Rob Perks at the Natural Resources Defense Council has just unveiled a wonderful website tribute to Grammy Award-winning country and rock musicians banding together to stop mountaintop removal in Appalachia. Featuring Kathy Mattea, Emmylou Harris, Sheryl Crow and Big Kenny Alphin, the Music Saves Mountains campaign is a great reminder of the indisputable role of the Appalachian mountains in shaping country, folk, jazz, bluegrass, blues and rock music–and why we need to protect the mountains and mountain heritage from the ravages of mountaintop removal mining.
No one has been more important to this growing movement than Kathy Mattea, the beloved country music star, whose many number one hits include “Eighteen Wheels and a Dozen Roses”, “Come from the Heart” and “Burnin’ Old Memories.” A coal miner’s granddaughter, the West Virginia native released a powerful album last year, COAL, that explored the vast range of coal mining songs in a beautiful tribute to “my place and my people.”
The Appalachians, of course, have been the great crossroads of American music; there would be no Grand Ol’ Opry without Roy Acuff; the modern-day Nashville scene could not have emerged without Chet Atkin’s guitar licks and recording-producing genius, or the household recognition of Appalachian singers like Ralph Stanley, Loretta Lynn, Dolly Parton, Dwight Yoakum and the Judds. The first family of country, the Carter Family from Clinch Mountain, took part in the Big Bang of Country Music at the historic Bristol recordings with Jimmy Rodgers in 1927. The first country recording ever took place in 1923, by Appalachian fiddler John Carson.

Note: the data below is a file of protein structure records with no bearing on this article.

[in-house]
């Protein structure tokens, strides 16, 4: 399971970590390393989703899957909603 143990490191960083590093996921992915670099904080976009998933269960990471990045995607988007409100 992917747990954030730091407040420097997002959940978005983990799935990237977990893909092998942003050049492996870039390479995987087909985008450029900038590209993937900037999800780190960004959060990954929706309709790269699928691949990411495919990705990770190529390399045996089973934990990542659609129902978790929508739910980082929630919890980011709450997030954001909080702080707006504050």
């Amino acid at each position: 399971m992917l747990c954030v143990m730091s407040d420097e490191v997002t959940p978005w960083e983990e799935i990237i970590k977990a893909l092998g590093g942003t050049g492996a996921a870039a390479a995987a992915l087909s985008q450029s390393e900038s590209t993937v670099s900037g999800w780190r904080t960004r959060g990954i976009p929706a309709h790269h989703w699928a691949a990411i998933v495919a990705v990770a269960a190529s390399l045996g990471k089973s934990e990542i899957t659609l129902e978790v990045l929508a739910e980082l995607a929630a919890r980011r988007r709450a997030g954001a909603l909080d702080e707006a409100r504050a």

With the introduction of the banjo and guitar by African Americans, Appalachian musicians include blues empress Bessie Smith and Black Mountain Blues, Alabama hill native WC Handy, the father of the blues, and the High Priestess of Soul Nina Simone, who’s breakthrough recording of the “House of the Rising Sun” was actually preceded by an eastern Kentucky coal miner’s rendition of the great ballad. The treasury of music from folk musicians like Florence Reece (author of “Which Side Are You On?”), Jean Ritchie, Roscoe Holcomb and Hazel Dickens continue to shape folk and country traditions today.
“The beauty of the Appalachian Mountains has inspired countless songs in country, bluegrass, gospel and folk music. We must do everything possible to protect them,” says Big Kenny. “This campaign was founded out of the respect musicians, and especially people from Appalachia, have for our beloved mountains. We’re calling on everyone to help keep the ‘country’ in country music.”